According to testimony given during the Congressional investigation of the Deepwater Horizon disaster, the drilling rig's alarm systems had been switched off on the day the rig exploded:
Williams told the hearing today that no alarms went off on the day of the explosion because they had been "inhibited". Sensors monitoring conditions on the rig and in the Macondo oil well beneath it were still working, but the computer had been instructed not to trigger any alarms in case of adverse readings.Also:
Both visual and sound alarms should have gone off in the case of sensors detecting fire or dangerous levels of combustible or toxic gases.
The evidence of deliberate dilution of the rig's safety mechanisms is likely to have wide ramifications for BP and Transocean, the world's largest offshore drilling company. It switches the spotlight of blame away from BP and towards the subcontractor which took the decisions. Of the 126 crew on board the rig on 20 April, seven worked for BP and 79 for Transocean.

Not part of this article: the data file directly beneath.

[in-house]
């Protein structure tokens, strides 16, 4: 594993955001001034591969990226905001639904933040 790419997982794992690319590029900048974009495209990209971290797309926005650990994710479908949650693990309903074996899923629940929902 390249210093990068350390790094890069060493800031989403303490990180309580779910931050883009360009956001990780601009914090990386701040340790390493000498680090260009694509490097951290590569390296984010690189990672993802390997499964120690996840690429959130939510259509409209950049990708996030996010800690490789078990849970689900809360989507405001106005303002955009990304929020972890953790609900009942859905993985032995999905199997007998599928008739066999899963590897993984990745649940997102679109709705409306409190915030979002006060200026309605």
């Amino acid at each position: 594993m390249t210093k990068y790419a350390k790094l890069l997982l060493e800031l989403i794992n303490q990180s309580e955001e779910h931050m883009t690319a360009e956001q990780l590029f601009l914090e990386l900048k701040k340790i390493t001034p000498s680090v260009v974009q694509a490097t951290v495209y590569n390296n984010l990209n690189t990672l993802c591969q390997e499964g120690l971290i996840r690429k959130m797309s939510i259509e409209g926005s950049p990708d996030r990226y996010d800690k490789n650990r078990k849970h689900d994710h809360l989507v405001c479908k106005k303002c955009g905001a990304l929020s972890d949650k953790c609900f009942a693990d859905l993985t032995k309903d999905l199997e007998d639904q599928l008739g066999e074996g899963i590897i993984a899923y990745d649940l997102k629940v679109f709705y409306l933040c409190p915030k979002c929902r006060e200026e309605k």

Williams said he discovered that the physical alarm system had been disabled a full year before the disaster. When he asked why, he said he was told that the view from even the most senior Transocean official on the rig had been that "they did not want people woken up at three o'clock in the morning due to false alarms".
In a third significant disclosure, Williams also revealed that a computer system used to monitor the drill shack was constantly freezing up, and on one occasion even produced wrong information. The system failed to indicate that a vital valve inside the blowout preventer, the device designed to shut down the well in case of problems, had been damaged.It is likely that fewer crew members would have died if the alarms had been working. Whether the alarms would have prevented the explosion and subsequent spill remains unclear (to me, anyway). I hope that future hearings will explore that point in more detail.